Yancey Hughes Interview

Making Photographs

By Jean Cunningham

Today, nearly everyone has a camera on their phone and takes some photos; perhaps, many, many photos! We are all “photographers” in a basic definition sense. But there are a few who don’t just take photos, but “make” great photos through professional preparation of the site and subject, knowing how to adjust high-end cameras for the best result, and manipulating the raw photo image after the shoot. Yancey Hughes is one of those few, a professional photographer making beautiful, professional grade photographs. He shoots weddings, milestone anniversaries, special occasions, and corporate events. He also produces actor/actress comp cards, 

Hughes works at his large studio in the Noyes Cultural Art Center in Evanston, picture below. There he has natural light as well as equipment to produce a range of artificial light. He has materials to create backgrounds of various color and styles as well as several props. In this large space, he also makes commercial product still life, fashion accessory, and artist display photos used in catalogs, websites, etc. He has space for large family or social group shoots and can create an environment for model or graduation photo shoots. Professional photo shoots are not limited to the studio. Hughes service offerings also include off-site shoots for a variety of occasions when a special ambiance is desired. 

Most of Hughes’s photographs are for commissions, but when not “working”, he creates photographic art works. His art photos are typically a series of black and white images using a consistent photographic theme. For example, one series is based on uncropped images taken of public settings using the same camera. Each of these images has a message that he brings out by his framing, use of camera speed, and lens adjustment. 

Hughes begins a commission project with a client discussion of the purpose, the location, and the theme desired. Based on these factors, a location will be determined. For instance, if a Lake Michigan scene is desired, Hughes will suggest a location that he has experience with knowing it will create a great image and experience. Also, he will make need-based suggestions concerning style, clothing, or any props. Once a time and location are set, the next step is to meet for the shoot.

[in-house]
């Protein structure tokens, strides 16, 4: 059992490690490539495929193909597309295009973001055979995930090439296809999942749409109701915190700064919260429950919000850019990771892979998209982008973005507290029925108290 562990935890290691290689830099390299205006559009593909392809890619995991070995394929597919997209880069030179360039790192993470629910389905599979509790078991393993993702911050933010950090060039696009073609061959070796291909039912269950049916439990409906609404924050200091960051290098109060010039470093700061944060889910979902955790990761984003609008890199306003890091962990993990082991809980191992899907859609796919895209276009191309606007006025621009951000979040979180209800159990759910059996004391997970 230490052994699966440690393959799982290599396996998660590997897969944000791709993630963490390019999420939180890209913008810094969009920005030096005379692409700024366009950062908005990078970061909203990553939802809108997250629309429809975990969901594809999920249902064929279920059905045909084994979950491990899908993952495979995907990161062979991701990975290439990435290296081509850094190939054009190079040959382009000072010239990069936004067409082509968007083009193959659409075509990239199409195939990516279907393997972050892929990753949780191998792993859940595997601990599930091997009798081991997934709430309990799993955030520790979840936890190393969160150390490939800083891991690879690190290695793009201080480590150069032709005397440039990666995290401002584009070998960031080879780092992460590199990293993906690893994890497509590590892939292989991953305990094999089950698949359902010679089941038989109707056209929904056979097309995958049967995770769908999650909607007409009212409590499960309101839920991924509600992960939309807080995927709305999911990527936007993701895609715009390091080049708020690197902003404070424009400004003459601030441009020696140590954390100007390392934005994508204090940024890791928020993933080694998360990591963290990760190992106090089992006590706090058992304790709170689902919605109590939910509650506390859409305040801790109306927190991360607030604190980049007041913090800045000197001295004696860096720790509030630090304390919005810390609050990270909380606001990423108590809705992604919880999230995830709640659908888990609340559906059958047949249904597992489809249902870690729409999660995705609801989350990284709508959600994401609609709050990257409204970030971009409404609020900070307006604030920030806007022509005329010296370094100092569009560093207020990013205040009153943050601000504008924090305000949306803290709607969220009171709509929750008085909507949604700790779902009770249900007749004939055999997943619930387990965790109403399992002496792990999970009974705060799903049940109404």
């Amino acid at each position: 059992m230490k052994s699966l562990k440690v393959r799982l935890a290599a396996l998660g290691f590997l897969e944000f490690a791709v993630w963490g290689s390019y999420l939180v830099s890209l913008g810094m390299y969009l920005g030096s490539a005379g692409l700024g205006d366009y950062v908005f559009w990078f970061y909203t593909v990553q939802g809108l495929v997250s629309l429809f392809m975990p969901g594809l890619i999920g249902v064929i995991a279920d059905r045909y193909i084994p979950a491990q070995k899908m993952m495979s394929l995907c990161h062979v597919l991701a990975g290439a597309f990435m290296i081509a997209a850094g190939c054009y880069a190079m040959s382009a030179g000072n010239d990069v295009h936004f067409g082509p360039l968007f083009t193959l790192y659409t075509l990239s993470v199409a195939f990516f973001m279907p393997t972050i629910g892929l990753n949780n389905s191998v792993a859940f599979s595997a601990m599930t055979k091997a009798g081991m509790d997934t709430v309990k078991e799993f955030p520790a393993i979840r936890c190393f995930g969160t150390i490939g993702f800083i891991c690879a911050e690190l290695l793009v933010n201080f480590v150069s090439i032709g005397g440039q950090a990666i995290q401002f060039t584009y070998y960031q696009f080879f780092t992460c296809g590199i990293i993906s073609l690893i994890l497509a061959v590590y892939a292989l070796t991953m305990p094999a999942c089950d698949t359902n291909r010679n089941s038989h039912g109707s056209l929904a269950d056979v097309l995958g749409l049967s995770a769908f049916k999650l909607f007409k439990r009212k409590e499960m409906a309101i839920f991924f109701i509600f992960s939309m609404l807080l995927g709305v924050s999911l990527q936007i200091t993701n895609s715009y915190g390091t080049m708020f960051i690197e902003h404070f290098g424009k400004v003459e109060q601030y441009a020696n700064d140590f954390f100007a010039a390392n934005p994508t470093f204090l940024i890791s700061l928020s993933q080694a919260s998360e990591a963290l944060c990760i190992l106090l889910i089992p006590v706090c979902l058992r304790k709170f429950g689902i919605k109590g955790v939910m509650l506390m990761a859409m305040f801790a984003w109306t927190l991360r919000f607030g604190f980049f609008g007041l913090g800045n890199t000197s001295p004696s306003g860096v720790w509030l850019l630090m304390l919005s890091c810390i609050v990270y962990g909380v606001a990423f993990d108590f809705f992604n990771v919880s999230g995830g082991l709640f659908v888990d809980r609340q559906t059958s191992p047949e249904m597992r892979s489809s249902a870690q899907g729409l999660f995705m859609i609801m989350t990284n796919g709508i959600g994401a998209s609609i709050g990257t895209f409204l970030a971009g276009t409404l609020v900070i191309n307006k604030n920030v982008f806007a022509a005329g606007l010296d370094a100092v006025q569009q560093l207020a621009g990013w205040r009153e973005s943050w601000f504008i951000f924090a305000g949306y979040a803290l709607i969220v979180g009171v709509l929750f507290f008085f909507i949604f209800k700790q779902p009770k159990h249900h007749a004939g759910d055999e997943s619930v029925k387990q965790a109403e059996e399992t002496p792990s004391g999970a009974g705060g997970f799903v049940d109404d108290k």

Not everyone is comfortable in front of camera. So, to get a better shot when the subject is posing, Hughes will make spontaneous suggestions and banter with the client to reduce any stress: step closer, hold hands, chin down, jump in the air, etc. On the other hand, if the subject is active and not posing, he will judge the timing of the shot to avoid an undesired facial expression when possible.

After the shoot, Hughes reviews and, when needed, edits the photos for lighting, color, and size. This expertise is critical to making a great photograph. He will ultimately delete many photos and retain the ones that best fit the commission. 

Next the photographs are shared with the client and selections are made. Lastly, decisions are made on how to provide the images. Does the client want them as a digital file, in prints, bound in a book, etc. Post-project, Hughes stores the finished files digitally for many years so the clients can re-order as needed. 

There is much more to photography than clicking a button when you desire to have a special set of photographs made. Luckily for Hughes’ clients, he has the experience, expertise, and many examples to help clients decide which kinds of images will create the best lasting memory.If you would like to know more about Yancey Hughes, visit his website at yanceyhughesphotography.com, his Instagram at #yanceyfoto, his Evanston Made web page, or on Facebook at Yancey Hughes Photography.

Jean Cunningham is retired after a career in business management and finance. She has written three books and authored many articles in her field, was a speaker at conferences, and taught at the university level. While traveling for business she began painting and drawing for relaxation and collecting art. She and her husband have lived in Evanston for 11 years and are avid walkers of the town and lakeside. She has a BS from Indiana University and an MBA from Northeastern University. 

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